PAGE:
How to Build a Dinosaur

Synopsis: A new exhibit at the Los Angeles Natural History Museum will feature three T. Rex skeletons of various ages and sizes. Follow along as scientists tease out clues to how these animals ...
Genre: Documentary
 
IMDB:
7.7
Year:
2011
4 Views

Dinosaurs - you've probably seen

hundreds of them.

You might think you know what they look like,

but almost every dinosaur you've ever seen

is a work of fiction.

LOW GROWL You turn on the television,

it almost feels that we know everything

about them,

and that's not really the case.

But now, a groundbreaking new

exhibition is working

with the world's leading dinosaur scientists

to revolutionise the way we see these animals.

We've found, using computer models,

that a human sprinter

would probably be pretty well matched

for a muscular tyrannosaurus.

Scientists are pushing the frontiers

of our knowledge

in new and surprising ways.

We can say these dark stripes were not red,

- black or whatever - they were ginger.

- That's just amazing.

But we've never even found a complete skeleton

of a Tyrannosaurus rex,

the most famous dinosaur.

So, how on earth have we worked out so much

about animals that lived millions of years ago?

How do we get from an incomplete pile

of broken bones to this.

ROARING:

How do you build a dinosaur?

I'm Alice Roberts. I'm an anatomist used

to working with human bodies.

It's not hard to put a human skeleton together.

You only need to look in the mirror

to get a pretty good idea of

where the bones go.

But what do you do when the bones belong

to animals that went extinct

millions of years ago?

We all think that we know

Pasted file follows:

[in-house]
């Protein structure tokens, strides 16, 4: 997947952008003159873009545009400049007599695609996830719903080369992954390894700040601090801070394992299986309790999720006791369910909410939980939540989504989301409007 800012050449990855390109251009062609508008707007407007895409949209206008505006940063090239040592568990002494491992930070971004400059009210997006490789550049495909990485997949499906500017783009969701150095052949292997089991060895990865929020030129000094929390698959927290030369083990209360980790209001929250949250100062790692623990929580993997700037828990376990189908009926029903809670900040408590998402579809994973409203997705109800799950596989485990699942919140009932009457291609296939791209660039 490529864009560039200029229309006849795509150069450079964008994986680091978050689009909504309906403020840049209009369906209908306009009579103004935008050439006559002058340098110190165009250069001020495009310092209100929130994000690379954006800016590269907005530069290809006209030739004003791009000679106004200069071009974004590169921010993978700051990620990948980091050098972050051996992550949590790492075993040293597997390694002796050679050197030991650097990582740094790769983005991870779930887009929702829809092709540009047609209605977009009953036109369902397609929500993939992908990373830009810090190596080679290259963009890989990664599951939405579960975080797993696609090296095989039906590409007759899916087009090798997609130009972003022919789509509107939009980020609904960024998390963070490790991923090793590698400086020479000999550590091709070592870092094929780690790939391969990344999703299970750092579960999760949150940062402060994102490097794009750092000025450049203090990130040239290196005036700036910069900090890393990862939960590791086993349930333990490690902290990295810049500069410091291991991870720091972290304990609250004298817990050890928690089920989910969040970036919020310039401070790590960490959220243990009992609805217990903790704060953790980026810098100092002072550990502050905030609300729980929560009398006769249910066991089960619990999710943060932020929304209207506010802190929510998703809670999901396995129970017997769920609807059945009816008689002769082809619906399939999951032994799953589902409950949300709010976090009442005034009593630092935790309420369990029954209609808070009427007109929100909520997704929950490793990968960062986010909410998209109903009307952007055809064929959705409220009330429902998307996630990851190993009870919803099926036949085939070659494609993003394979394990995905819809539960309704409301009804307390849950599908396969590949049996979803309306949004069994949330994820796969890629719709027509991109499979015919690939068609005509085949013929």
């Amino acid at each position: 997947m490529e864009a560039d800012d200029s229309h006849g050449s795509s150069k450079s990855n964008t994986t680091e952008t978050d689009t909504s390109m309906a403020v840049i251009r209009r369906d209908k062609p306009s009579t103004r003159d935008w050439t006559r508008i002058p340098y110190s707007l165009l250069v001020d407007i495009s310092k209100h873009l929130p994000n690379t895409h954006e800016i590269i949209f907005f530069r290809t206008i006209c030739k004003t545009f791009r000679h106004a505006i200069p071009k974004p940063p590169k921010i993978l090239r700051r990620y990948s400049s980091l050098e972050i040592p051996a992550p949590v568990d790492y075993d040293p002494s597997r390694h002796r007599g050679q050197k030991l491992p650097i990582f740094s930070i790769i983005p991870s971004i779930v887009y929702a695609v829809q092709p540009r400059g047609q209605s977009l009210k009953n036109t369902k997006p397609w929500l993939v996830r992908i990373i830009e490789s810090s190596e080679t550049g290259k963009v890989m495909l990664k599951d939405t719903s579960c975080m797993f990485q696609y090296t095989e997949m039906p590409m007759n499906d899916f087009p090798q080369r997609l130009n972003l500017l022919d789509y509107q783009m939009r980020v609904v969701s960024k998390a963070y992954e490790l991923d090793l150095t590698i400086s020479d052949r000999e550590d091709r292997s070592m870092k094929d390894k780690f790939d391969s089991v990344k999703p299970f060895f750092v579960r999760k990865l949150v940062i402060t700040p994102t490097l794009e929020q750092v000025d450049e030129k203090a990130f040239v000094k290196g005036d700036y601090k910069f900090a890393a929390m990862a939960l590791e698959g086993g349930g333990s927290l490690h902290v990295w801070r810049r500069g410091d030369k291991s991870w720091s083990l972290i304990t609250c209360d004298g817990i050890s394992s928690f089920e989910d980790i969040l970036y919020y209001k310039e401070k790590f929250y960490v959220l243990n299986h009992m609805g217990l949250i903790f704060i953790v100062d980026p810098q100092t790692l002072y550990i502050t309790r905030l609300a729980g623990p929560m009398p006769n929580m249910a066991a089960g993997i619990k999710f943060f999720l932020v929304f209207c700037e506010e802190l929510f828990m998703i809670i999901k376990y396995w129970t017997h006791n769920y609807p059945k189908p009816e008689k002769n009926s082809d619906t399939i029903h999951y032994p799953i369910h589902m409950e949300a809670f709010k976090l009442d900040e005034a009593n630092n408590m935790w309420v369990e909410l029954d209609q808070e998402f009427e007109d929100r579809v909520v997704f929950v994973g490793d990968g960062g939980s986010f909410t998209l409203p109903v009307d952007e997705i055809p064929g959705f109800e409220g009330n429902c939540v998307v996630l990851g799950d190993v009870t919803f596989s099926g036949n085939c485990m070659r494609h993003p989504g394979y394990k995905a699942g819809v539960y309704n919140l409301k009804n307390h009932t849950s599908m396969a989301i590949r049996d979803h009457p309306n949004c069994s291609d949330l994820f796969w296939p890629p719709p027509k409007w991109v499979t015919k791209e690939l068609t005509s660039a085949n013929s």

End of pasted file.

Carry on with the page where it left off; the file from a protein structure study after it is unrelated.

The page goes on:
what dinosaurs looked like.

We've seen plenty of them

- pictures, in films and animations,

even in toy shops.

But given that the last of the dinosaurs

died out

about 65 million years ago,

none of us has ever actually

seen a living dinosaur.

So, how do we know what they looked like

and how can we be sure that

we're getting it right?

Here in Crystal Palace, in south London,

you can still see the first dinosaur exhibition

that was ever built

anywhere in the world.

The sculptures were unveiled in 1854.

It was the start of an obsession

that we've never got over.

But it wasn't long before the science

behind these reconstructions

had lost credibility.

Even by the end of the 19th century,

our ideas about dinosaurs

had changed so much

that these models were already

looked upon with scorn.

This megalosaurus, for instance,

is shown walking on all four legs,

but we now know he would have been bipedal -

he would have stood on just his hind legs

and his forelegs would have been quite small

and lifted right up off the ground.

When the first iguanodon was discovered,

only one thumb bone was found,

so palaeontologists thought

it must have been a horn.

But iguanodon didn't have a horn.

It's very easy to walk amongst

these massive models

and to laugh at the 19th-century idea of

what a dinosaur was like.

We now know so much more.

We've worked out a phenomenal

amount about the dinosaurs.

But how have we done that?

How do you start to get close to animals

that lived hundreds of millions of years ago?

From 19th-century London,

to 21st-century Los Angeles.

I want to know how we can be sure

that we're now getting it right.

So, I've come to LA's Museum of

Natural History.

The museum is undergoing major

redevelopment at the moment,

and at the centre of it all

is a multimillion dollar new dinosaur exhibit.

'Luis Chiappe is director of

the museum's Dinosaur Institute

'and curator of the new exhibition.'

- Hello, Luis. Hello.

- How are you?

- I'm very well. Nice to meet you.

- Likewise.

'He'll be packing it with everything

we know about dinosaurs,

'from the biggest to the smallest,

with the latest science

'on how they looked, moved and interacted.

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